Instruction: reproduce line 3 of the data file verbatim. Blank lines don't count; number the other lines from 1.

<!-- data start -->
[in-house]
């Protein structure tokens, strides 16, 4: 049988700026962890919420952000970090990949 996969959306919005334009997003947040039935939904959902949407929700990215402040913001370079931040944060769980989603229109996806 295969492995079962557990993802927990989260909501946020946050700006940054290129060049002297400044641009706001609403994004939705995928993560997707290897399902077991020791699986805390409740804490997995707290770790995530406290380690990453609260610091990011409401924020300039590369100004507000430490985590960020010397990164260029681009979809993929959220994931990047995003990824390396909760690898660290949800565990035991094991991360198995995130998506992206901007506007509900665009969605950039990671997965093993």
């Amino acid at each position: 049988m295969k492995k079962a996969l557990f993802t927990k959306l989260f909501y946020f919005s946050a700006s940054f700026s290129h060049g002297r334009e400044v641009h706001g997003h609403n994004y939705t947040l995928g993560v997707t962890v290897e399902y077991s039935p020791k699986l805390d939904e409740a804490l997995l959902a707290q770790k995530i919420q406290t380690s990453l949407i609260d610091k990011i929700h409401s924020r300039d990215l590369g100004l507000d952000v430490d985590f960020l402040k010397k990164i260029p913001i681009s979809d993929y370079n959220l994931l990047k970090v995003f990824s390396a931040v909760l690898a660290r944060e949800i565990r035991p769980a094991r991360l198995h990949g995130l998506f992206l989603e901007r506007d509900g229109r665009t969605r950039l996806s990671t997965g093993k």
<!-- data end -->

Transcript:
């Amino acid at each position: 049988m295969k492995k079962a996969l557990f993802t927990k959306l989260f909501y946020f919005s946050a700006s940054f700026s290129h060049g002297r334009e400044v641009h706001g997003h609403n994004y939705t947040l995928g993560v997707t962890v290897e399902y077991s039935p020791k699986l805390d939904e409740a804490l997995l959902a707290q770790k995530i919420q406290t380690s990453l949407i609260d610091k990011i929700h409401s924020r300039d990215l590369g100004l507000d952000v430490d985590f960020l402040k010397k990164i260029p913001i681009s979809d993929y370079n959220l994931l990047k970090v995003f990824s390396a931040v909760l690898a660290r944060e949800i565990r035991p769980a094991r991360l198995h990949g995130l998506f992206l989603e901007r506007d509900g229109r665009t969605r950039l996806s990671t997965g093993k």